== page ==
Bayer promotes unique ideas for crop protection with Grants4Ag program

Twenty-four researchers receive financial and scientific support for their research projects on crop protection / Successful projects may develop into permanent collaborations with Bayer in the future / The grant recipients were selected from more than 600 proposals from 39 countries

Monheim, June 2, 2021 - Twenty-four research projects will receive funding from Bayer's Grants4Ag program this year. These include projects to accelerate the development of precision agriculture, reduce chemical agents to improve soil health and control pests while protecting biodiversity. The successful researchers will receive grants of between €5,000 and 15,000 to provide financial support for their projects. Bayer also provides them with scientists from the company to accompany and advise on the projects as they progress.

"I was very pleased that my project was selected," says microbiologist Vanessa Nessner Kavamura. "As a postdoc, you rarely have the opportunity to develop your own science project. Therefore, it is a great opportunity to develop my research ideas. Bayer can support me very well with its experienced team, and I hope to get exciting results that will lay the foundation for future collaboration."

Kavamura is working on solutions to control a fungal disease in wheat crops with the help of microbes. Like her project, the other selected ideas aim to help farmers around the world protect their crops and thus their harvests. Researchers funded by the Grants4Ag program receive financial support and scientific advice to help them develop their ideas and contribute to progress in agriculture. The grants can also lead to an investment by Bayer in a more extensive, long-term collaboration.

"The ideas of this year's fellows represent all of our research and development areas at Bayer Crop Science," said Phil Taylor, who is responsible for Open Innovation at Bayer's division. "We think it's great that, with the support they need, these research projects could potentially be a game changer for agriculture."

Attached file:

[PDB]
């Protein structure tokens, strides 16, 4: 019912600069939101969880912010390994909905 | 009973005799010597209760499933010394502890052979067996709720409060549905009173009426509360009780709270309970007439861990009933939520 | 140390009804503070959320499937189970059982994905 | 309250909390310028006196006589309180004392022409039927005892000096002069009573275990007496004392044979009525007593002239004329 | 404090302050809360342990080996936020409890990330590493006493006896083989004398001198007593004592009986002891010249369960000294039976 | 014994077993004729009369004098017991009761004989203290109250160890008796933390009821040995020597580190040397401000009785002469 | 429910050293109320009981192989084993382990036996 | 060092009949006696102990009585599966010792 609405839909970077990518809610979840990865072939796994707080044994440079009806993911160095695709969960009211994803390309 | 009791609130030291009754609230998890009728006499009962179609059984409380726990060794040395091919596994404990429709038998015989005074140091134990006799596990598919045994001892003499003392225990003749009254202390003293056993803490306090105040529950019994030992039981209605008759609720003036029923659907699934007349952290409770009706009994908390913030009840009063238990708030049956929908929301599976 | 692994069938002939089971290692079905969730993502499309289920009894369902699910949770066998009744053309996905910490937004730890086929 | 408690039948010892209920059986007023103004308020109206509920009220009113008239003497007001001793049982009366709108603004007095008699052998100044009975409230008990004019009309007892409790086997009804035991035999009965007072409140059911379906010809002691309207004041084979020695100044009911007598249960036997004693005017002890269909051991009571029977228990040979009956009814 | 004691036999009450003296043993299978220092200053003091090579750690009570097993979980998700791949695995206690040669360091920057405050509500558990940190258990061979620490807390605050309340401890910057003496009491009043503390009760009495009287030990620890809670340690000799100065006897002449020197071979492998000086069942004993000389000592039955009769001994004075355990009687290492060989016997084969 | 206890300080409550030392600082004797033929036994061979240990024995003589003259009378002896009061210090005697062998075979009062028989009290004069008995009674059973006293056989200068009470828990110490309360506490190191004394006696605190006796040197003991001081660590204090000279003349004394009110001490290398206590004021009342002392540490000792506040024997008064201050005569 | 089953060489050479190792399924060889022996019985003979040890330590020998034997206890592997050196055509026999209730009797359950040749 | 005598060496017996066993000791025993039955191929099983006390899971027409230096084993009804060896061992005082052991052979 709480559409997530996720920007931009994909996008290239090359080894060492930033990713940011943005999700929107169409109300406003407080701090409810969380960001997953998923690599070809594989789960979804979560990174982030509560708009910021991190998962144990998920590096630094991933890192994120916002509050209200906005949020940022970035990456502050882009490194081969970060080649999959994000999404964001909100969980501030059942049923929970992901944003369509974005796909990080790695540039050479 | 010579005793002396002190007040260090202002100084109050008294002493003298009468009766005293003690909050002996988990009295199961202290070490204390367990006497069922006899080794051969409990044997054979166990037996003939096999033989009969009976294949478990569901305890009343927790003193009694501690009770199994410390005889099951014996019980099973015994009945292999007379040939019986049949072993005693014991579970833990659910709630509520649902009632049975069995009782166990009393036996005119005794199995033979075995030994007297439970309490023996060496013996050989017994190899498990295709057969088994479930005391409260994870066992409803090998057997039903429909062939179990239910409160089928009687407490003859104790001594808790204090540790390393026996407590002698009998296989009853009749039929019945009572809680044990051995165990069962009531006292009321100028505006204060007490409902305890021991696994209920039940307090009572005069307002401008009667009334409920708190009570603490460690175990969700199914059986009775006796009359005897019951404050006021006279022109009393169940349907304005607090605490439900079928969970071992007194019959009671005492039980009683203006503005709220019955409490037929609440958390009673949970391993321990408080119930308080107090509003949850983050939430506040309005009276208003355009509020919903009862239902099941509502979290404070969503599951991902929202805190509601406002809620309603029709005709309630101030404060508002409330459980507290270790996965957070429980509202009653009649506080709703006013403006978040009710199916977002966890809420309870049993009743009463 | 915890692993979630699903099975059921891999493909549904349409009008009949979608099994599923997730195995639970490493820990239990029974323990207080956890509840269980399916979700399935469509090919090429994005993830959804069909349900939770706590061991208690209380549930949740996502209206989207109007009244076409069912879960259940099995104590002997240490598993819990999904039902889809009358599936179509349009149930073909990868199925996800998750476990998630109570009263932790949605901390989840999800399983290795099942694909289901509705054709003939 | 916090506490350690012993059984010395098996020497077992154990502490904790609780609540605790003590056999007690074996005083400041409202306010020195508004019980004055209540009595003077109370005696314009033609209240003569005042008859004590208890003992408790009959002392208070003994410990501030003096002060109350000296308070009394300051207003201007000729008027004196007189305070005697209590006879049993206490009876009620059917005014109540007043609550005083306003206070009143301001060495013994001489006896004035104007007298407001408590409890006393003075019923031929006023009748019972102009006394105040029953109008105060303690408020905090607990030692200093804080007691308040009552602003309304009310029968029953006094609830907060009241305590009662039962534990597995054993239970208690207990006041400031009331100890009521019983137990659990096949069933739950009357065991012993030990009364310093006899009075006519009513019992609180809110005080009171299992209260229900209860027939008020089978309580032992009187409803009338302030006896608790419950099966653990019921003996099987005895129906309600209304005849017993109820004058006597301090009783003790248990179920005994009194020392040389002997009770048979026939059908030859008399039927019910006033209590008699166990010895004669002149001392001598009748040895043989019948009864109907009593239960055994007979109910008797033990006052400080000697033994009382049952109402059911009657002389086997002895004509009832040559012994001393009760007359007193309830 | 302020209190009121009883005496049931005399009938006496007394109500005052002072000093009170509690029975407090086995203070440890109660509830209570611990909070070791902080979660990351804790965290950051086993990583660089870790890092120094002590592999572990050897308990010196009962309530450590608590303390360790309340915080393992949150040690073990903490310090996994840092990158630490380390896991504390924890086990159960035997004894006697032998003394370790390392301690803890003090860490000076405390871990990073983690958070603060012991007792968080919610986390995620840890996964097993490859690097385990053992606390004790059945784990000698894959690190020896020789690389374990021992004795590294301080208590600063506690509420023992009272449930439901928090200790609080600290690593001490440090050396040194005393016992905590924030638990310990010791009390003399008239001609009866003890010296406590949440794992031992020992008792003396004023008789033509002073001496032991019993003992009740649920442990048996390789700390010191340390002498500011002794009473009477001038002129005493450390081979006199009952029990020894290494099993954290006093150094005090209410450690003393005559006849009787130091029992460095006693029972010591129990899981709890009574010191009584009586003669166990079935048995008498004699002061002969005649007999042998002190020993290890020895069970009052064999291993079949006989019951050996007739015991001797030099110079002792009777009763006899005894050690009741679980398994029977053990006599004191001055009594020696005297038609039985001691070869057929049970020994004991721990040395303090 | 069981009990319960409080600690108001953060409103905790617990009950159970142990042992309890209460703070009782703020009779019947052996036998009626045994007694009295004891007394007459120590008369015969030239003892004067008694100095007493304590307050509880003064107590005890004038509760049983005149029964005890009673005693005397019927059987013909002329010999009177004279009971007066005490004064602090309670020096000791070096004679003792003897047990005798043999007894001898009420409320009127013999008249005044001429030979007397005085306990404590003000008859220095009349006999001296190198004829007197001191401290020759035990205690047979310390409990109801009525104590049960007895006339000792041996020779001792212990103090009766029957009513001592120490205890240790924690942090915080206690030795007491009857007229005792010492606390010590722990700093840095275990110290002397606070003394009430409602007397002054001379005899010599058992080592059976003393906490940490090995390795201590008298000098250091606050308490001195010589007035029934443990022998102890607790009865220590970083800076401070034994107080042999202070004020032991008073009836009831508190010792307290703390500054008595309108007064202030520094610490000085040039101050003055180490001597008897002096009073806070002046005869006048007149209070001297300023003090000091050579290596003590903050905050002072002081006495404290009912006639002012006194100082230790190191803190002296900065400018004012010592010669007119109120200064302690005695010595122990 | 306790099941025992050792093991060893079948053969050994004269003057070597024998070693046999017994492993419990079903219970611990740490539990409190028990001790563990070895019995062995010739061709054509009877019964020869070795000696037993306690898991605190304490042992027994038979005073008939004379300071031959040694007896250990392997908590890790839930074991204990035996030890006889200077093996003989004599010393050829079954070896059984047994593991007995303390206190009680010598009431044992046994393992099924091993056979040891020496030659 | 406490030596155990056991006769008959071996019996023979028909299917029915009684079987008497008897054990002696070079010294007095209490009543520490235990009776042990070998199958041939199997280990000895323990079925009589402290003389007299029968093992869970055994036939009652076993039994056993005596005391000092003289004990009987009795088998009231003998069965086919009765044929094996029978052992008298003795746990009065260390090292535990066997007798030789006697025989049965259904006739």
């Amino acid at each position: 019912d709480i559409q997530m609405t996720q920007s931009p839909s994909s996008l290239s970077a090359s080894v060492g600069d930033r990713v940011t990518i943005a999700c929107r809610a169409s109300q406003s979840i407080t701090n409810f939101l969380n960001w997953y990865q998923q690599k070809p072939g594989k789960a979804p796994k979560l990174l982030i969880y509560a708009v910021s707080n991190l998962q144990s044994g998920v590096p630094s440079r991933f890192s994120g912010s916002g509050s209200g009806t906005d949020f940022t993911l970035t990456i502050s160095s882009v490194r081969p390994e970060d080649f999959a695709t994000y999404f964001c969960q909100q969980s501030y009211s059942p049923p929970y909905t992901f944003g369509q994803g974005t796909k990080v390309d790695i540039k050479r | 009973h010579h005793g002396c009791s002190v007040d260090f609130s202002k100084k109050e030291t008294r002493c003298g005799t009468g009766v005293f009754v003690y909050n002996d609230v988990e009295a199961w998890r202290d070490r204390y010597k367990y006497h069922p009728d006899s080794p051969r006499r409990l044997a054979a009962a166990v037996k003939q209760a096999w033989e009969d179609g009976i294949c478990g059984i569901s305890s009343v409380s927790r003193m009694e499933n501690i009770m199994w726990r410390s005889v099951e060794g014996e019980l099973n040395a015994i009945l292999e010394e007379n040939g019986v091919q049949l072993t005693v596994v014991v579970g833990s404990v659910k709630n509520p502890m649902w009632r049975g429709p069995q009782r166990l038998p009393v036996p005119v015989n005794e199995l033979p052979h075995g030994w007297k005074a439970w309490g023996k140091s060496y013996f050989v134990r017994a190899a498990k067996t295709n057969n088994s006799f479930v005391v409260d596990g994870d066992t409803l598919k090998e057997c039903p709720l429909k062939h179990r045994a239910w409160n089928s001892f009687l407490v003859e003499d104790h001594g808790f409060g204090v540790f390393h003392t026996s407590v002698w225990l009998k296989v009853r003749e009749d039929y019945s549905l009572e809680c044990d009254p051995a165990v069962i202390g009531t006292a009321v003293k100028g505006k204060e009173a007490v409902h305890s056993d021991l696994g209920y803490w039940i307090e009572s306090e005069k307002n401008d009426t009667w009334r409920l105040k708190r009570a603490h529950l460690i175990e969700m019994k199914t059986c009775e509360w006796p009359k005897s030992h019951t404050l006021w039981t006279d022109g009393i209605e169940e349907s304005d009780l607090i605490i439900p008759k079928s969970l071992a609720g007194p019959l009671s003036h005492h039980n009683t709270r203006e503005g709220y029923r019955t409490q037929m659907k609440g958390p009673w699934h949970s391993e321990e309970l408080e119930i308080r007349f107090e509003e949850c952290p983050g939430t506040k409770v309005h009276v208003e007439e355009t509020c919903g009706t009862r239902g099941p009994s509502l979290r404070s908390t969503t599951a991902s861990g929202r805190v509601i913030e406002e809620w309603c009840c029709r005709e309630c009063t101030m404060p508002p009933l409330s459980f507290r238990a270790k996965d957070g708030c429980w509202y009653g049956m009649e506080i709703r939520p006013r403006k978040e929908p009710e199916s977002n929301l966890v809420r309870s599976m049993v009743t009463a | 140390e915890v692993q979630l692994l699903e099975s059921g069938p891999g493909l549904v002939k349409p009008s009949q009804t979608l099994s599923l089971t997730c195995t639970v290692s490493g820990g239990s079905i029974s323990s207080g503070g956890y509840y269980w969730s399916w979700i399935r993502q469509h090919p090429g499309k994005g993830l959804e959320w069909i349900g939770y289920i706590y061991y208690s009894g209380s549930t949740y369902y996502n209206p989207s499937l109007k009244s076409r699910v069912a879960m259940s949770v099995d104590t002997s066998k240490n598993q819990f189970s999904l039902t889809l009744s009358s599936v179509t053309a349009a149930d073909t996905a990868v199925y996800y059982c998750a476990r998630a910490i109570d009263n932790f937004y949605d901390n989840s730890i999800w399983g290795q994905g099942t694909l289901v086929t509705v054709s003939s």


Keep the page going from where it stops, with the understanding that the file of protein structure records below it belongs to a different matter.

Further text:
With support from Halo, a collaborative platform for scientific innovation, Bayer received more than 600 applications from 39 countries during the five-week application period last fall. Participants in Bayer's Grants4Ag program retain all intellectual property rights to their projects.

Grants4Ag Scholarships 2021

- Addie Thompson - Michigan State University
- Ana Laura Torres Huerta - Monterey Institute of Technology
- Bryan Berger - University of Virginia
- Eduardo Rodriguez - Institute of Molecular and Cell Biology of Rosario
- Elizabeth Skellam - University of North Texas
- Enrico Bonello - Ohio State University
- Haoyu Niu - University of California, Merced
- Ian Henderson - University of Cambridge
- Ingrid Span - Heinrich Heine University
- Jishnu Bhatt - Penn State University
- Maria DeRose - Carleton University
- Megan Rúa - Wright State University
- Ming-Zhi Zhang - Nanjing Agricultural University
- Sigfredo Fuentes - The University of Melbourne
- Sivam Krish - GoMicro
- Vanessa Nessner Kavamura - Rothamsted Research
- Yinghui Mu - South China Agricultural University
- Yulia Poroshenko - Agrohub
- Yi-Zhen Deng - South China Agricultural University
- Yongle Li - University of Adelaide - Waite Campus
- Yuxi Zhang - Monash University
- Zihau Zhou - China Agricultural University

For more information on the Grants4Ag 2021 program and the selected projects, please click here.


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